Practical ways to support older people with hearing loss

Practical ways to support older people with hearing loss

Find out how timely intervention, hearing aids and a different approach to communications can help support older people with hearing loss.

Taking steps to support older people with hearing loss might be something you haven’t considered before, but they could be vitally important in keeping a loved one engaged with the world around them.

In this article, we’ll outline some of the practical steps you can take to help older people whose hearing is declining with age.

Support older people with hearing loss by taking these steps

Here are some of the steps you can take to help support older people with hearing loss:

1. Seek help early

In some cases, seeking help early could enable your loved one to receive some form of treatment. At the very least, it will give them more years of good hearing and rewarding social engagement.

Typical symptoms of hearing loss you might notice could include:

  • Requesting that speakers raise the volume of their voices regularly
  • Asking for things to be repeated often
  • Keeping the TV/radio at an uncomfortably loud level
  • Missing phone calls or other alarm/alert tones

Even if you don’t spot obvious symptoms, advise your loved one to have their hearing checked periodically after the age of 40. Their doctor can conduct these tests, as can many pharmacies and opticians.

Support your loved one by offering to attend these appointments with them, or booking in to get your hearing checked at the same time. This is especially beneficial if you are related and stand a chance of inheriting the condition.

If their hearing is declining, talking to them could help them come to terms with their diagnosis and start to feel positive about the steps that can be taken to restore some of their hearing.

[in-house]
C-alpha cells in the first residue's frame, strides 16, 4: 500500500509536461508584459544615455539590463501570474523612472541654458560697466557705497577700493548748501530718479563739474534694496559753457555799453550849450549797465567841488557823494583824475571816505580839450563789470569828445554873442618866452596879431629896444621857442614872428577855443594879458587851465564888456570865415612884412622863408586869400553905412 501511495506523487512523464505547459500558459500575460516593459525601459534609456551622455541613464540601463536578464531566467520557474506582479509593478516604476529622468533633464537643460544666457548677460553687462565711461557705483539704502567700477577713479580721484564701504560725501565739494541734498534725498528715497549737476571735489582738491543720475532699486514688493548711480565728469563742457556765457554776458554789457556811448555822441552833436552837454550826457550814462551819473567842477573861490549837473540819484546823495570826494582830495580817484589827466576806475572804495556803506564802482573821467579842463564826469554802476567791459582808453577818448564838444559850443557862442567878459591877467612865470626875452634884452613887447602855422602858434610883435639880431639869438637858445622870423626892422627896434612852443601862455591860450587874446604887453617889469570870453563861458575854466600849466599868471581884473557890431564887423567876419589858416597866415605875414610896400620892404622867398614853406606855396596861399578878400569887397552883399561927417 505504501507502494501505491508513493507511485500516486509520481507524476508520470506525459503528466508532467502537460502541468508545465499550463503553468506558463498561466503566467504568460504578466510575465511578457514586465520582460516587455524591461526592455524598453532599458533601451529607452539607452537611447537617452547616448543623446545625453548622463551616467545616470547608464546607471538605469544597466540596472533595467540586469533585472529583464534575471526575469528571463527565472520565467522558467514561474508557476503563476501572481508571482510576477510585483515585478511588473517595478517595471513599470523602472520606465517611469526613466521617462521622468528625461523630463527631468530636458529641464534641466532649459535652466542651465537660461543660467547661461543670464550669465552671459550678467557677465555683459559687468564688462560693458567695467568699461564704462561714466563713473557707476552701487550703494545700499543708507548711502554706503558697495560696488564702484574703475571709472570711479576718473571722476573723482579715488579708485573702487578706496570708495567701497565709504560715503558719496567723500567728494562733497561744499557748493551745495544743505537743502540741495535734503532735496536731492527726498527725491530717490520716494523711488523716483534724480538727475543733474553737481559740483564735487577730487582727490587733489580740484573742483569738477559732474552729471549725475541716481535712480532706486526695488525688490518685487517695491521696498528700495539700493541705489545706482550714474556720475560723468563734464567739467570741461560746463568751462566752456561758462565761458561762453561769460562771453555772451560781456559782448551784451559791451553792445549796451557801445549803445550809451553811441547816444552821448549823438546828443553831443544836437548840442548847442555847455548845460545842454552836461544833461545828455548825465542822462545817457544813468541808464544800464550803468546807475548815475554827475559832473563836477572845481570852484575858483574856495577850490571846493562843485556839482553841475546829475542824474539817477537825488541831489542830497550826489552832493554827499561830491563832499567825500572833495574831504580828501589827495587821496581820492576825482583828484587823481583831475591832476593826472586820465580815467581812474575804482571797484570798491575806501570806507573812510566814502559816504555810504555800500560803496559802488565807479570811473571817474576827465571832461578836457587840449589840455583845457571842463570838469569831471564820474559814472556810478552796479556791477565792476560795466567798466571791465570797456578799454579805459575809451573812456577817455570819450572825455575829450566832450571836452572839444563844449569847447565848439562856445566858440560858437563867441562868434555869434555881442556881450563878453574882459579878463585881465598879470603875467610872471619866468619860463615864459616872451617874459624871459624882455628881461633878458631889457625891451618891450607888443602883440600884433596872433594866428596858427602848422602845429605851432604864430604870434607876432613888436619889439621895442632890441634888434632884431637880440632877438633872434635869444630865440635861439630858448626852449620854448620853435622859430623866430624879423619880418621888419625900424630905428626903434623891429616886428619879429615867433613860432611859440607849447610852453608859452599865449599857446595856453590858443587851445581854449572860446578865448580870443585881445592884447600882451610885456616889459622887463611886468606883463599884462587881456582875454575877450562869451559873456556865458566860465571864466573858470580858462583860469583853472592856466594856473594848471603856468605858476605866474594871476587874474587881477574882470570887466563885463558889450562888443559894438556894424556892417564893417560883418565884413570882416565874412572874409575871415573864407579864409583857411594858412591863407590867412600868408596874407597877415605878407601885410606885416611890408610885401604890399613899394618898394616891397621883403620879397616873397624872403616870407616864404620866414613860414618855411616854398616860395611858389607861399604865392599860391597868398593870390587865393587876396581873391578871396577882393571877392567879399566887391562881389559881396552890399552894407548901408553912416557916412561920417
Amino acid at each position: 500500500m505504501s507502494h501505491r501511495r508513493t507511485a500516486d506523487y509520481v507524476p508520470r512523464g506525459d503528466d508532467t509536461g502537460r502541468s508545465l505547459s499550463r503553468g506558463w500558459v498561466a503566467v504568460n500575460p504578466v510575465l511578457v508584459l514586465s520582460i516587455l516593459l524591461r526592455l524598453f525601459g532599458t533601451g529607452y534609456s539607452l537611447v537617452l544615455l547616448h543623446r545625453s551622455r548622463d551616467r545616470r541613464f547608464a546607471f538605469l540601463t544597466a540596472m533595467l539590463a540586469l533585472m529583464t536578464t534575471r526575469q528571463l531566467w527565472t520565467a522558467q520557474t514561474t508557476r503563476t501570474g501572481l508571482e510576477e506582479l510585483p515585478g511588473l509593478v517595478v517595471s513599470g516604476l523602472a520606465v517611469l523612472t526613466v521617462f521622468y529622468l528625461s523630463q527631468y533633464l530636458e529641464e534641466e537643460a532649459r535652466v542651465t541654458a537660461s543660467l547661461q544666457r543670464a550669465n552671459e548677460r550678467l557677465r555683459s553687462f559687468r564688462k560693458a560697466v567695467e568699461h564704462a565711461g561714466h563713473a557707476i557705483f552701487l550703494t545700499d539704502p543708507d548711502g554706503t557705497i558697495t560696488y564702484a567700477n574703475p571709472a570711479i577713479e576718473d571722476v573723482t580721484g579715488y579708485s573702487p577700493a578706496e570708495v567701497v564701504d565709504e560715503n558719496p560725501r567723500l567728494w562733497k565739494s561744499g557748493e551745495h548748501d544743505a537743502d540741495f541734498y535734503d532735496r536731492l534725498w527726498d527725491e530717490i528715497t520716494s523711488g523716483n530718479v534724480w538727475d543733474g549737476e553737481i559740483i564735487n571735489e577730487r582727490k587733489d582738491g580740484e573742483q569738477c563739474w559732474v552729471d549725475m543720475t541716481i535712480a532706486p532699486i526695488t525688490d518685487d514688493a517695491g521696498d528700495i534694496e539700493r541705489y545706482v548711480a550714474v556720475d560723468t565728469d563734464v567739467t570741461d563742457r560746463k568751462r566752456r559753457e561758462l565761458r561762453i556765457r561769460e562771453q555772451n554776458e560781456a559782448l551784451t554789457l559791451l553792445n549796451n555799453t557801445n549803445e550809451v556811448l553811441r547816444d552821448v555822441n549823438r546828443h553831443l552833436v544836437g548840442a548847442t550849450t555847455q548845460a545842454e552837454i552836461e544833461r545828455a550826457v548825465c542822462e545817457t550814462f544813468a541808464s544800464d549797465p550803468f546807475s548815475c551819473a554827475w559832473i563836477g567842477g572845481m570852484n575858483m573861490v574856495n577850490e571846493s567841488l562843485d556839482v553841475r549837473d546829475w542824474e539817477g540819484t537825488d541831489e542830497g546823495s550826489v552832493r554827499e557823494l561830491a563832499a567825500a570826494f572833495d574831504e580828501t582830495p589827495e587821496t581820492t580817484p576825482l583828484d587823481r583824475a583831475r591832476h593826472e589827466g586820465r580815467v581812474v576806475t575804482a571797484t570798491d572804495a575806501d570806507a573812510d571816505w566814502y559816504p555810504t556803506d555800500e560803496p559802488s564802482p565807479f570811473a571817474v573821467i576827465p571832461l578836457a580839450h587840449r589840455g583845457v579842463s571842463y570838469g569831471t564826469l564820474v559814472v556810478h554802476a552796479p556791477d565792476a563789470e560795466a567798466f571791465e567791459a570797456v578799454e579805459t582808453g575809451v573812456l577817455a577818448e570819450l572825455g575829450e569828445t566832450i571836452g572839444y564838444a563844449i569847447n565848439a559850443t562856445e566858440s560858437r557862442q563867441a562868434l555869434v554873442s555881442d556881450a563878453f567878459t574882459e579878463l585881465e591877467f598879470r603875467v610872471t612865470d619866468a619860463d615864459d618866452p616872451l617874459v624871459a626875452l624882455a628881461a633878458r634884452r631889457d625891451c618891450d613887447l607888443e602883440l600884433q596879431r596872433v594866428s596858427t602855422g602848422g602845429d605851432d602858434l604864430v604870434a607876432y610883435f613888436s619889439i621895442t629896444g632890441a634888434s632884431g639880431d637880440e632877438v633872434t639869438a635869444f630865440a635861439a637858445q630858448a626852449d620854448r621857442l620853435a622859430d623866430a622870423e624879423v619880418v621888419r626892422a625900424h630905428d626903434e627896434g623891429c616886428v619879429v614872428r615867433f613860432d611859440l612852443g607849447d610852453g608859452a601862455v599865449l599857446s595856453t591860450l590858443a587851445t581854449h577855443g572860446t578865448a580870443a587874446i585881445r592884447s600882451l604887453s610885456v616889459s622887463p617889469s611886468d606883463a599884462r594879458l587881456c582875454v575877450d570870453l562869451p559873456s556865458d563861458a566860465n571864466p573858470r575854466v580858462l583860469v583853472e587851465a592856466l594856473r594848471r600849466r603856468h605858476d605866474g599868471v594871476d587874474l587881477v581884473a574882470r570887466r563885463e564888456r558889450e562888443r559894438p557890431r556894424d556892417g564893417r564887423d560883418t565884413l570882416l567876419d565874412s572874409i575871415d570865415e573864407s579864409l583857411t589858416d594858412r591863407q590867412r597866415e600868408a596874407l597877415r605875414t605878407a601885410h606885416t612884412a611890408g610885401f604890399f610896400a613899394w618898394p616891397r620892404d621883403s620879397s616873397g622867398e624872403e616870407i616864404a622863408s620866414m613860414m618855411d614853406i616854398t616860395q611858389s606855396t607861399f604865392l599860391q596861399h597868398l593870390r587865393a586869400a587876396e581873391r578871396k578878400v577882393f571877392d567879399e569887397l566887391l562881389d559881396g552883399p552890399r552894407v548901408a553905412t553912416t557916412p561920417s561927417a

2. Use technology

Hearing aids are the most common type of technology recommended to support older people with hearing loss.

These devices can help put your loved one on a level playing field in social situations, and are now smaller and more discreet, yet more efficient than they’ve ever been.

Advise them to talk to their doctor about the most appropriate type of hearing aid for their needs, which might include:

  • BTE/RITE/ITE/ITC hearing aids for general hearing loss
  • CROS/BiCROS hearing aids if you’ve lost hearing in one ear
  • Body-worn hearing aids for severe hearing loss

Whether the doctor recommends an off-the-shelf or bespoke option, this hearing aid will be programmed to suit their specific needs.

In the most severe cases, the doctor might request that your loved one has a cochlear implant surgically fitted.

Both of these technologies work with induction loops in public spaces, which can help your loved one navigate them safely.

3. Adapt communications

In addition to these longer-term solutions, there are ways in which you can adapt your method of communication to help support older people with hearing loss.

Try to:

  • Minimise background noise
  • Avoid situations where multiple people are speaking simultaneously
  • Use the person’s name to get their attention before delivering the main message
  • Speak clearly (without exaggerating gestures or covering your mouth)
  • Maintain eye contact throughout
  • Sit with them in social situations and repeat missed phrases discreetly (e.g. the punchline of a joke)
  • Highlight when a topic of group conversation has changed

If your loved one encountered hearing loss earlier on in their life, or if they’re now able and willing to learn British Sign Language (BSL), this can also be a vital tool for helping them engage socially.

Use these simple steps to help support older people with hearing loss. Or, visit Action on Hearing Loss and British Deaf Association websites to find out more.

Speak to our friendly team about how live-in care can help your loved one access practical support in their own home.

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